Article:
Novelist Toni Morrison turns 75 on Feb. 18, and the nation -- as well as the world -- ought to take note of this American literary giant.
Perhaps no other U.S. writer has explored the issues of racism, sexism and class in American society so honestly and so beautifully as this Nobel laureate has. As the New York Review of Books declared years ago, Toni Morrison is "the closest thing the country has to a national writer."
Born Chloe Anthony Wofford in Lorain, Ohio, near Cleveland in 1931, Morrison's parents-- like millions of other African-Americans -- had migrated north from Alabama to escape the stark legalized racism of the South. The family settled in the working class city of Lorain and Toni, shielded from the overt racial apartheid of the American South, became an insatiable reader.
Eventually, the young Chloe attended Howard University in Washington, D.C., and graduated in 1953. While at Howard, she changed her name to "Toni," explaining that people found "Chloe" too difficult to pronounce.
After earning her master's degree from Cornell University in 1955, Morrison taught at several universities around the country, including her alma mater, Howard.
By the mid-1960s, Morrison was working as an editor for Random House in New York City and dreaming of writing her own books.
Morrison finally became an author herself in 1970 with the publication of her novel, "The Bluest Eye." American literature was never again the same. Using a mixture of mythology and politics, Morrison's poetic debut tells the tragic tale of Pecola Breedlove, a black girl who, among other things, is confined to a world where the measure of beauty is something she does not possess: blond hair and blue eyes.
Upon the publication of "The Bluest Eye," author Haskel Frankel wrote in The New York Times that Morrison was a writer of "considerable power and tenderness, someone who can cast back to the living, bleeding heart of childhood and capture it on paper."
After "The Bluest Eye," Morrison only got better. Her second novel, "Sula," appeared in 1972 and was described by writer and critic Sara Blackburn as "a howl of love and rage, playful and funny as well as hard and bitter."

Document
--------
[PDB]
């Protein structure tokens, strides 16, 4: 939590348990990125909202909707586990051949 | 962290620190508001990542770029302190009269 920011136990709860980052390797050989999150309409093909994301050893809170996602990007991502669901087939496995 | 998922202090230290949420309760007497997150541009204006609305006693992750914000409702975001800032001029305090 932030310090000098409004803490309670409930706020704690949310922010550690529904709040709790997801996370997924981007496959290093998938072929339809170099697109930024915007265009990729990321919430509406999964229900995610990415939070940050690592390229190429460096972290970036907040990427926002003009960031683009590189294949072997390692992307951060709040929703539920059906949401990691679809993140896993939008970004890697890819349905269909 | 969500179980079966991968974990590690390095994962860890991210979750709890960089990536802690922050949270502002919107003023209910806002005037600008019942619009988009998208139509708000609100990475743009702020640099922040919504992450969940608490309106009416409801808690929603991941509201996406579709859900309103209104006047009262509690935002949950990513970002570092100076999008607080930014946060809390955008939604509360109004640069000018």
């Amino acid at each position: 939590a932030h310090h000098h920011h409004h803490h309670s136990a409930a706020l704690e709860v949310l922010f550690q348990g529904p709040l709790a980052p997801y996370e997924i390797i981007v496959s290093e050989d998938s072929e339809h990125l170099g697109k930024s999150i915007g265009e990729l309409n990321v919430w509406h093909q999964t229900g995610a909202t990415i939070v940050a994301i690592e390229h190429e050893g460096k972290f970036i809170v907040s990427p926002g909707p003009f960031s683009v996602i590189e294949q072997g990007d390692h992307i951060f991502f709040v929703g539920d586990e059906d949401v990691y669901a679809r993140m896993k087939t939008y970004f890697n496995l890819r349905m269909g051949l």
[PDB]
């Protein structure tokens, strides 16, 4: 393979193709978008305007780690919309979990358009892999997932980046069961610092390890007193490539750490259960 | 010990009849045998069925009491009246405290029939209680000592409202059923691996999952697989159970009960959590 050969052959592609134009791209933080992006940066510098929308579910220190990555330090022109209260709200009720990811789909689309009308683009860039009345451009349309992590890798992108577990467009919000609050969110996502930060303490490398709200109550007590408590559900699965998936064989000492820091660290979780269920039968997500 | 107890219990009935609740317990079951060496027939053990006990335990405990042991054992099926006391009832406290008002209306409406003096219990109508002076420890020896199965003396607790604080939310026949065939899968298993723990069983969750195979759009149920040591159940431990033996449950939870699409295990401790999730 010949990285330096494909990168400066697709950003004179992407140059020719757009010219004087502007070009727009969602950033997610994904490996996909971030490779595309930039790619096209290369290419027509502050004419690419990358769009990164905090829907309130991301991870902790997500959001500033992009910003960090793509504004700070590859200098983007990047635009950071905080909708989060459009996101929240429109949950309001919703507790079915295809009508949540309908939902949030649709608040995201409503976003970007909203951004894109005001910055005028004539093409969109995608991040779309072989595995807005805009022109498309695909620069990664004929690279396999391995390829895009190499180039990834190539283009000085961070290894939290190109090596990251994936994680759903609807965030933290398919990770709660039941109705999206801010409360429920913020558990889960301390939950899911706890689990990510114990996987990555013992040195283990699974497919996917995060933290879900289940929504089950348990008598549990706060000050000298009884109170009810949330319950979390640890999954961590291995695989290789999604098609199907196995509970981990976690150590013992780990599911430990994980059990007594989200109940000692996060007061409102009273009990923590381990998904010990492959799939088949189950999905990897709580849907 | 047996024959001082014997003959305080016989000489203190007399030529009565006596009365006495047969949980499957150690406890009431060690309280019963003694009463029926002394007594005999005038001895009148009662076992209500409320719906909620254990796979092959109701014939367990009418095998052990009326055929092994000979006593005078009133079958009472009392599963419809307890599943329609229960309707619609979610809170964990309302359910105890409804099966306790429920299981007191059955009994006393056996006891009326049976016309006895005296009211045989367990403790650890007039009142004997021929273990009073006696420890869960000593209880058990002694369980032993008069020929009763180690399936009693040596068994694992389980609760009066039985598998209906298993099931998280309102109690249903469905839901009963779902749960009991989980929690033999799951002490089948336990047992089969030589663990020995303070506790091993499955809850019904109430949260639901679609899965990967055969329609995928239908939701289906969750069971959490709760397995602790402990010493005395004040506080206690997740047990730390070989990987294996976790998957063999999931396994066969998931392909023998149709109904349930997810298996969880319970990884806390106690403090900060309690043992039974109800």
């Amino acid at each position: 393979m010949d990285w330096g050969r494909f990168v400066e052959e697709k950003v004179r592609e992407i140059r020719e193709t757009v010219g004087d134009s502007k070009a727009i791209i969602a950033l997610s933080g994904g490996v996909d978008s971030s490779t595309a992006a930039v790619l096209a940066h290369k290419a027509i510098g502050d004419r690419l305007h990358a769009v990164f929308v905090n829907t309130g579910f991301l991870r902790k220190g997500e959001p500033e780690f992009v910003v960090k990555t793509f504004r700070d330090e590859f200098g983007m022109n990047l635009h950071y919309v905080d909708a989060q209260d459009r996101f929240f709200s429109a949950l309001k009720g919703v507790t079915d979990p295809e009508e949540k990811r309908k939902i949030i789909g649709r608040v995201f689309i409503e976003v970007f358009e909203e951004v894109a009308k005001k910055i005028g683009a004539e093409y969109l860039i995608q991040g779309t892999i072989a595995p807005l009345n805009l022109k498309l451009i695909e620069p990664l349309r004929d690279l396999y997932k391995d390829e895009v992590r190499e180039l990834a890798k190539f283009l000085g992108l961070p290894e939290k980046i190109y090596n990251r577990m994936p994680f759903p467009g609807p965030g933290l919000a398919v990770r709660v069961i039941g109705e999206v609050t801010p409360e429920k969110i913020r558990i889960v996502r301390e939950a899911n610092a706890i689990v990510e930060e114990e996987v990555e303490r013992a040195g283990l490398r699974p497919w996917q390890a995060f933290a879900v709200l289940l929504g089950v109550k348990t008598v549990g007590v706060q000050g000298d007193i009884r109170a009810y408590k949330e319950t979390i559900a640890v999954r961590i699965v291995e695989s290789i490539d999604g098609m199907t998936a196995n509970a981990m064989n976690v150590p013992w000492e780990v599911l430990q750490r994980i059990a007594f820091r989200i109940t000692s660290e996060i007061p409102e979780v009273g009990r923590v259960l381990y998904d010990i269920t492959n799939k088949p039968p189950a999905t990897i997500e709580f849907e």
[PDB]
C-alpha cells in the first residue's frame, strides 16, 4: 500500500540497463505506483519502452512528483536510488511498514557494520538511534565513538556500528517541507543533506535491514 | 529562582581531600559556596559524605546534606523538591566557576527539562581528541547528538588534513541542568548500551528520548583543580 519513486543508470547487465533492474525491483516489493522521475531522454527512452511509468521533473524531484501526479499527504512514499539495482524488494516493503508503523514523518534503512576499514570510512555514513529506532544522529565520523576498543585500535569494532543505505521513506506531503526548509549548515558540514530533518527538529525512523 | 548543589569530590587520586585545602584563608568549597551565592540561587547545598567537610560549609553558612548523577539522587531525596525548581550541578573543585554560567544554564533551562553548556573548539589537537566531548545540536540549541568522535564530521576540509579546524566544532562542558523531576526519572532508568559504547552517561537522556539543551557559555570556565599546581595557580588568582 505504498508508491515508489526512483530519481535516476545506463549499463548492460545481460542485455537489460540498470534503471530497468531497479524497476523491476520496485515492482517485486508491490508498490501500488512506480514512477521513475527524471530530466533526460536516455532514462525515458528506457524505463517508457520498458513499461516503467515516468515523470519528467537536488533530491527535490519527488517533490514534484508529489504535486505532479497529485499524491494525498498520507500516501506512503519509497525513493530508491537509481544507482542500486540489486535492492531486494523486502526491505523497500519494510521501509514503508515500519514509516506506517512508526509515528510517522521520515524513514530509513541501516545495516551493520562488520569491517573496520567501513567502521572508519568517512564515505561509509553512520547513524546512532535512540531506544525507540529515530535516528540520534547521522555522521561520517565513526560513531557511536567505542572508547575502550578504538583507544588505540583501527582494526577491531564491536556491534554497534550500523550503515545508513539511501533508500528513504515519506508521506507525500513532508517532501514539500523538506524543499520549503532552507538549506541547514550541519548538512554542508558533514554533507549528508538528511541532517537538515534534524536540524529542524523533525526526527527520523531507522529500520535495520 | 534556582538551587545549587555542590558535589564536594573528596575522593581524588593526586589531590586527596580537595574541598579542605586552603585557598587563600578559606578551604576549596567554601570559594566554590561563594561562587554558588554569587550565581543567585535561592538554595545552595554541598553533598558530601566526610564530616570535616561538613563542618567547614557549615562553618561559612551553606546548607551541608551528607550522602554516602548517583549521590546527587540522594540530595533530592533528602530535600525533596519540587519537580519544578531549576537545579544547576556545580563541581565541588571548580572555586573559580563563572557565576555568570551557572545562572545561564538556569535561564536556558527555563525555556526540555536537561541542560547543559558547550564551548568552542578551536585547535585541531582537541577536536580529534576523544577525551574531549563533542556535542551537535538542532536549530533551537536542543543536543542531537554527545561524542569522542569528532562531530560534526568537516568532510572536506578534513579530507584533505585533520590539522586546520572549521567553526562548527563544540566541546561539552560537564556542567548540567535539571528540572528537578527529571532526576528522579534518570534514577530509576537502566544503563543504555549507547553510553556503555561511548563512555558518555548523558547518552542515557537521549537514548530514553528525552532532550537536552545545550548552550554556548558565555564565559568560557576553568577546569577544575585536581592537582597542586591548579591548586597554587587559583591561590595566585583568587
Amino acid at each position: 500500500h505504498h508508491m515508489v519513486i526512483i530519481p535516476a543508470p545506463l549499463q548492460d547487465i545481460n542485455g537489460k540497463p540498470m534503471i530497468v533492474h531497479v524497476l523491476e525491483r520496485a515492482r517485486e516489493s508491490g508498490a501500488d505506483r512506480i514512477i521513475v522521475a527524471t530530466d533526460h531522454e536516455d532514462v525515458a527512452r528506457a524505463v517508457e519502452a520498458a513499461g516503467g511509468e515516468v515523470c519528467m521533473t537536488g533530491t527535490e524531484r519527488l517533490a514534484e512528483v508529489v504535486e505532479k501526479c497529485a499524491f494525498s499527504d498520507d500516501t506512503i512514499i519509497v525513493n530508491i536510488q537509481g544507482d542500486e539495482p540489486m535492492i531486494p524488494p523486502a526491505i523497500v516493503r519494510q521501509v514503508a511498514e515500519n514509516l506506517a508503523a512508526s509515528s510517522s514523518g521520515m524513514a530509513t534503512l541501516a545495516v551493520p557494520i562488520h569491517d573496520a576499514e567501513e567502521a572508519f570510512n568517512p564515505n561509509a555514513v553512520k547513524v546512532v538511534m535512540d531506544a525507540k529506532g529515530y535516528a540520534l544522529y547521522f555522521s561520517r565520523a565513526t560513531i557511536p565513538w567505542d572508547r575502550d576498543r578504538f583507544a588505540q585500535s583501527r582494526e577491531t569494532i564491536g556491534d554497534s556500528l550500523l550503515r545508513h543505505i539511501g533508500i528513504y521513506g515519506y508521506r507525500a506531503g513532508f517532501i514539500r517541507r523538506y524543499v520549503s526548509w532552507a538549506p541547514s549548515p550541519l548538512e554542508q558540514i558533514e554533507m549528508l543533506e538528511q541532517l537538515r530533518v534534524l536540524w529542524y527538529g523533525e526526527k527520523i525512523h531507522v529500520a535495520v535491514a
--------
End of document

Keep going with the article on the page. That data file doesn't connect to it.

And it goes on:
"Song of Solomon" was the next novel, and it earned Morrison the National Book Critics Circle Award in 1977.
After her fourth novel, "Tar Baby" was published in 1982 to more acclaim, Morrison wrote the book that changed American literature forever: "Beloved."
"Beloved" is based on the true story of Margaret Garner. Garner, who Morrison renamed Sethe in the novel, was an African-American woman enslaved in Kentucky who escaped her horror, but who after being re-captured, slitted the throat of one of her children rather than have the child suffer the humiliating, second-class life of a slave. The book earned the Pulitzer Prize in 1988 and was made into a movie by Oprah Winfrey in 1998.
Last year, an opera based upon "Beloved," entitled "Margaret Garner," began touring the country.
In 1993, Morrison was awarded the Nobel Prize for Literature. She was the first African-American to be awarded the prize. In naming Morrison the recipient, the Nobel Committee stated that she "gives life to an essential aspect of American reality."
She was named the Robert F. Goheen Professor of Humanities at Princeton University in 1987.
In 1998, in The New Yorker, she famously penned a cleverly constructed essay on race and politics in America that created great controversy when Morrison declared that President Clinton "is our first black president. Blacker than any actual black person who could ever be elected in our children's lifetime."
With politics and prose, Morrison conveys her message.
At 75, she has cemented herself in American literature. May she continue to excel for many more years to come.
Brian Gilmore is a lawyer and poet with two collections of poetry, including "Jungle Nights and Soda Fountain Rags: A Poem for Duke Ellington and the Duke Ellington Orchestra" (Karibu Books, 2000). He can be reached at email@example.com.